It’s a good time to be a punk band. Hatred and intolerance are rife, politics is becoming increasingly divisive, and with the music industry hitting hard times there’s a rise in bands with a stripped-back, do-it-yourself aesthetic. Into this pit of charged emotions steps The So So Glos. A New York punk-rock four-piece with echoes of Rancid, Anti-Flag and The Clash, they team the riff-based punch of a hard rock band with the sharp-edged energy of punk. They’re livelier than over-sprung jack-in-the-boxes and have the most shoutable-singable choruses in their neighborhood.
Riding on the wave crest of second album ‘Kamikaze’, The So So Glos are in the UK for a short tour alongside charity Shelter to combat homelessness. GIGsoup’s Matt George Lovett managed to catch up with bassist Alex Levine and guitarists Ryan Levine and Davey Jones before their show at London’s Sebright Arms. Under the contrary backdrop of plastic pub-stereo chart music, the Brooklyn natives gave their take on politics, old school hip-hop, the nature of success and how to make the world better.
For this tour you guys teamed up with homeless charities Shelter and Shelter Scotland. How did that happen?
Alex: Well, it was just an idea we were kicking around. We figured a lot of rock n roll bands, you know, they do a lot of talk but not that much follow-through so we figured it’d be a nice thing to do. Small acts of kindness in a world of terrifying bullshit. It’s very important to put small acts of kindness out there, now more than ever I think.
And why specifically homelessness as an issue? What drew you to that?
Alex: Well you have to start somewhere, right? Homelessness is a big problem both in The States and here and everywhere. You gotta do what you can do. If you’re able to do something you should probably try to do something. Every little bit counts.
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So this is your third show of the UK tour. How’s it gone? Would you say it’s been a success?
Alex: Success is relative. Success is transmitting energy. Success is transmitting a message. Success is getting the message through, whether it be helping someone dance if they didn’t feel like they wanted to, and then they got the memo and they decided to. An escape. Providing someone with an escape. Small success. There’s no success like failure. Failure is no success at all.
Davey: I think it’s all just relative to what you feel it is in your own mind. I don’t think it has a particular point. It’s what makes you happy, I guess. What you think makes you happy.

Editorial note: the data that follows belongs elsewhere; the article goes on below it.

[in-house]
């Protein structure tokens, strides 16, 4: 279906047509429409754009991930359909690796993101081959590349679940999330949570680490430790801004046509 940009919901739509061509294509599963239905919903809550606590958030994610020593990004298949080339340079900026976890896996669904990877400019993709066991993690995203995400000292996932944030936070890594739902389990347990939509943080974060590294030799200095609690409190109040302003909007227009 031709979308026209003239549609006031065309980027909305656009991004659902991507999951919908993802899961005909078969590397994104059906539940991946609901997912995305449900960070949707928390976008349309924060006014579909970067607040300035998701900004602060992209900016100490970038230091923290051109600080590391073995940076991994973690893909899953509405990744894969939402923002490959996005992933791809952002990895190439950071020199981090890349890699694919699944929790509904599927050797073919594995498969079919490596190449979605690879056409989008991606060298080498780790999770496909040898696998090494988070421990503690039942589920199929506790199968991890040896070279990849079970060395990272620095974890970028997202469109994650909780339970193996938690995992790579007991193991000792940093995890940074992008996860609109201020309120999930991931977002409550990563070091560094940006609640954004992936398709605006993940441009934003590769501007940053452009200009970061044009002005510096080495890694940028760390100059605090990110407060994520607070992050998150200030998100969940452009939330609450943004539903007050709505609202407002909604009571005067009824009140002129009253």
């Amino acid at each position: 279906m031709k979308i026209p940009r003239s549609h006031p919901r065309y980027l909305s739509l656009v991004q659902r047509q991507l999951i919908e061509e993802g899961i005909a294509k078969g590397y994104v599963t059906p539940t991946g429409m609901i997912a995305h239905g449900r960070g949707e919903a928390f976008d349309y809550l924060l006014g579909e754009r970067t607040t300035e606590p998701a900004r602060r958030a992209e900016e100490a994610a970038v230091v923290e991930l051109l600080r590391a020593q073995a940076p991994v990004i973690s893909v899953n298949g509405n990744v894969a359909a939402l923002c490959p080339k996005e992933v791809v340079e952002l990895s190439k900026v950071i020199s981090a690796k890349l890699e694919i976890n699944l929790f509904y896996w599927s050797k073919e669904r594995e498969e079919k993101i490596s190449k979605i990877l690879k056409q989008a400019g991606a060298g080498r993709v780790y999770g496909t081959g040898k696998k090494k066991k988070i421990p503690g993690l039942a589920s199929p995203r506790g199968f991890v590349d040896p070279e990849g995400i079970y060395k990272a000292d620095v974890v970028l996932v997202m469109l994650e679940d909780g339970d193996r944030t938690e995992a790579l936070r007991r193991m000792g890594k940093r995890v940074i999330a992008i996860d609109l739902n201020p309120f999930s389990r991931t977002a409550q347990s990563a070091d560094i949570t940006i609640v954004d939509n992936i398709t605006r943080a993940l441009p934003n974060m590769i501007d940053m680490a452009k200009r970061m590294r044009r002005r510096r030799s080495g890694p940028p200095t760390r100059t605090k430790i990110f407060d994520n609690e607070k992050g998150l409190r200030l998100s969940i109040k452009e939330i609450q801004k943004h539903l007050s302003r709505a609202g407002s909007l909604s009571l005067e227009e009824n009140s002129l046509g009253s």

What about your new record, ‘Kamikaze’. That seems to have gone down really well, how do you guys feel about that?
Alex: What do we think of it? I think it’s good. I think it’s the best record yet. The best record ever.
Ryan: I don’t know if I’ve ever heard a record better than ours. That’s what we really think!
Kamikaze finishes with a pair of covers. Grandmaster Flash and Elastica. Of all the songs you could have chosen, why those two?
Alex: Well we recorded a couple covers. Grandmaster Flash, I mean…New York. There’s not much to say. I mean we love hip-hop and we love old school hip-hop.
Davey: It’s a challenge, you know, to recreate something so special. Try to reinvent it in a different way.
Alex: Doing rock or punk covers of rap songs, it’s been done bad so many times. I think we did a good one. There is a real comradery between hip-hop and punk rock as well I think. It’s protest music, that’s what it started as at least, but it’s also party music. It’s people rising up and having fun in the face of other stuff that’s maybe holding them back. And it’s also very socially conscious. Grandmaster Flash is very much a storyteller, and the lyrics…that’s Melle Mel actually on the track. It came out under Grandmaster Flash but it’s Melle Mel who wrote those lyrics. They were going through a weird break up when that song came out, there were some internal squabbles. But yeah, it’s just one of our favourites from that era for sure.
Ryan:Elastica, another great song. We did a nod to that Wire track, ‘Three Girl Rhumba’. So that’s kinda like a double cover. Wire’s a great band.
Alex: It’s like one of those forgotten hits. Especially in The States, even though we released it here.